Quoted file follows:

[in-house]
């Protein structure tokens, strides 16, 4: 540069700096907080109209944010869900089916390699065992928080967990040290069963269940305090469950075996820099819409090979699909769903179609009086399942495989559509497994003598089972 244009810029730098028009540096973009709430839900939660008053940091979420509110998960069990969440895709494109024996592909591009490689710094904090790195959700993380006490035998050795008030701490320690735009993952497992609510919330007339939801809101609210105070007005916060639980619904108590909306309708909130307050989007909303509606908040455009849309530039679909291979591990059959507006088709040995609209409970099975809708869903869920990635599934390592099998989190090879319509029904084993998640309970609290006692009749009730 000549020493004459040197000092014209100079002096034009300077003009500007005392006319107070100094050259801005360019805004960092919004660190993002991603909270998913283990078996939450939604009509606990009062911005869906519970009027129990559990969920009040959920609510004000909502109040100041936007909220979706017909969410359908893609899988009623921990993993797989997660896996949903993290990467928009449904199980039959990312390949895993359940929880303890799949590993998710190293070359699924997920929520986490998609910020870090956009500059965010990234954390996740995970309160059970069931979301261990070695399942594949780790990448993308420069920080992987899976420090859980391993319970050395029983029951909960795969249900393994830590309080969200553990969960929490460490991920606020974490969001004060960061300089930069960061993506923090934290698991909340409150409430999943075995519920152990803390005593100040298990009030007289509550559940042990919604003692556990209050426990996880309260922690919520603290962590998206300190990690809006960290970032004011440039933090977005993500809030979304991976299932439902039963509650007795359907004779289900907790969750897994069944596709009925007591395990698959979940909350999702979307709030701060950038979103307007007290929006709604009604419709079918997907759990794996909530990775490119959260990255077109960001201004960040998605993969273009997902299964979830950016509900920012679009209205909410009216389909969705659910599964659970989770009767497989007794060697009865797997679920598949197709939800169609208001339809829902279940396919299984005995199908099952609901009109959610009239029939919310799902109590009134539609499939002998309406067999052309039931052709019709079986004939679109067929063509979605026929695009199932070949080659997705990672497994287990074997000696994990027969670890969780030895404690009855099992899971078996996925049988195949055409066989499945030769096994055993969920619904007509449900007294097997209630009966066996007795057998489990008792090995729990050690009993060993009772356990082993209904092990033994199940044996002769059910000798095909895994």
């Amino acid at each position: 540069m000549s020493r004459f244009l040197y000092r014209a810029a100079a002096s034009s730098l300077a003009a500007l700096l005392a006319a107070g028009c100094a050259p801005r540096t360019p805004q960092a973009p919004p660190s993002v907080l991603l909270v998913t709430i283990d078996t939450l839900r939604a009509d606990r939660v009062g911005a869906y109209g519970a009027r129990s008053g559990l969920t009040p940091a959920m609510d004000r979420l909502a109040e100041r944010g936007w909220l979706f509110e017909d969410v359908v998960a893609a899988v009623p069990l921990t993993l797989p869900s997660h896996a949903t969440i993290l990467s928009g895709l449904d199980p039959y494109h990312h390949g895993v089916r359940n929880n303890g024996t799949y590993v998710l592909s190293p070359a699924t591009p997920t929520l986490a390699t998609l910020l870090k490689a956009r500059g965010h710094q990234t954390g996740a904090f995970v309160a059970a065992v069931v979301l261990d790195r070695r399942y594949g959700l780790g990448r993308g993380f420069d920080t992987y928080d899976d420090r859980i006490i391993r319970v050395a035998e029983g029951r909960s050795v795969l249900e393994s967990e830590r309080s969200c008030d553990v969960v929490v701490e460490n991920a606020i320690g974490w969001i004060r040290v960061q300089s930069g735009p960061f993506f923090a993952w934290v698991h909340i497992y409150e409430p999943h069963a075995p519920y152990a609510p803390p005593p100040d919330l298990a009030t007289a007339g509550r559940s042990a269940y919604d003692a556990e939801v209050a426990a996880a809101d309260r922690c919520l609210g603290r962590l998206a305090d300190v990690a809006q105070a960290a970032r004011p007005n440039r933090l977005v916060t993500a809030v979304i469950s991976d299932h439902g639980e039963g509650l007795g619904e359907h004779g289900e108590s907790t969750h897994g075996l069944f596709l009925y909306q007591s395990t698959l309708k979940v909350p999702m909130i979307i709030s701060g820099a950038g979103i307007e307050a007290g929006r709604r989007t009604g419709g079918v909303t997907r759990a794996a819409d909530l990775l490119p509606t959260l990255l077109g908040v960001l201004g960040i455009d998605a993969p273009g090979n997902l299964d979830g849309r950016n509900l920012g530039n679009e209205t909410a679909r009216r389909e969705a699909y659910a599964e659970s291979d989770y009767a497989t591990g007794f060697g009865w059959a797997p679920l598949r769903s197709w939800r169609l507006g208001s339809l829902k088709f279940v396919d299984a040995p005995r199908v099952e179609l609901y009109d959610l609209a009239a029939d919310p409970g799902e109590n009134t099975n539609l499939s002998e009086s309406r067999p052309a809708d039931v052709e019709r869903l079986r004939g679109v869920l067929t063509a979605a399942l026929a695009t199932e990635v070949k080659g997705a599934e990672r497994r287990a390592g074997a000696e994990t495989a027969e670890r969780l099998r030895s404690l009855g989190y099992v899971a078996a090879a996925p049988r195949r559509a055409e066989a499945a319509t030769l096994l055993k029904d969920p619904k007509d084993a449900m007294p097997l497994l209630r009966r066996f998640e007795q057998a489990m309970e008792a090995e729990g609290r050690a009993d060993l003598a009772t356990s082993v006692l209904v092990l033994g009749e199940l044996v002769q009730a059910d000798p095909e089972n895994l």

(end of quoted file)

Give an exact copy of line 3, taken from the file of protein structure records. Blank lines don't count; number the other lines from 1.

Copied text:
């Amino acid at each position: 540069m000549s020493r004459f244009l040197y000092r014209a810029a100079a002096s034009s730098l300077a003009a500007l700096l005392a006319a107070g028009c100094a050259p801005r540096t360019p805004q960092a973009p919004p660190s993002v907080l991603l909270v998913t709430i283990d078996t939450l839900r939604a009509d606990r939660v009062g911005a869906y109209g519970a009027r129990s008053g559990l969920t009040p940091a959920m609510d004000r979420l909502a109040e100041r944010g936007w909220l979706f509110e017909d969410v359908v998960a893609a899988v009623p069990l921990t993993l797989p869900s997660h896996a949903t969440i993290l990467s928009g895709l449904d199980p039959y494109h990312h390949g895993v089916r359940n929880n303890g024996t799949y590993v998710l592909s190293p070359a699924t591009p997920t929520l986490a390699t998609l910020l870090k490689a956009r500059g965010h710094q990234t954390g996740a904090f995970v309160a059970a065992v069931v979301l261990d790195r070695r399942y594949g959700l780790g990448r993308g993380f420069d920080t992987y928080d899976d420090r859980i006490i391993r319970v050395a035998e029983g029951r909960s050795v795969l249900e393994s967990e830590r309080s969200c008030d553990v969960v929490v701490e460490n991920a606020i320690g974490w969001i004060r040290v960061q300089s930069g735009p960061f993506f923090a993952w934290v698991h909340i497992y409150e409430p999943h069963a075995p519920y152990a609510p803390p005593p100040d919330l298990a009030t007289a007339g509550r559940s042990a269940y919604d003692a556990e939801v209050a426990a996880a809101d309260r922690c919520l609210g603290r962590l998206a305090d300190v990690a809006q105070a960290a970032r004011p007005n440039r933090l977005v916060t993500a809030v979304i469950s991976d299932h439902g639980e039963g509650l007795g619904e359907h004779g289900e108590s907790t969750h897994g075996l069944f596709l009925y909306q007591s395990t698959l309708k979940v909350p999702m909130i979307i709030s701060g820099a950038g979103i307007e307050a007290g929006r709604r989007t009604g419709g079918v909303t997907r759990a794996a819409d909530l990775l490119p509606t959260l990255l077109g908040v960001l201004g960040i455009d998605a993969p273009g090979n997902l299964d979830g849309r950016n509900l920012g530039n679009e209205t909410a679909r009216r389909e969705a699909y659910a599964e659970s291979d989770y009767a497989t591990g007794f060697g009865w059959a797997p679920l598949r769903s197709w939800r169609l507006g208001s339809l829902k088709f279940v396919d299984a040995p005995r199908v099952e179609l609901y009109d959610l609209a009239a029939d919310p409970g799902e109590n009134t099975n539609l499939s002998e009086s309406r067999p052309a809708d039931v052709e019709r869903l079986r004939g679109v869920l067929t063509a979605a399942l026929a695009t199932e990635v070949k080659g997705a599934e990672r497994r287990a390592g074997a000696e994990t495989a027969e670890r969780l099998r030895s404690l009855g989190y099992v899971a078996a090879a996925p049988r195949r559509a055409e066989a499945a319509t030769l096994l055993k029904d969920p619904k007509d084993a449900m007294p097997l497994l209630r009966r066996f998640e007795q057998a489990m309970e008792a090995e729990g609290r050690a009993d060993l003598a009772t356990s082993v006692l209904v092990l033994g009749e199940l044996v002769q009730a059910d000798p095909e089972n895994l």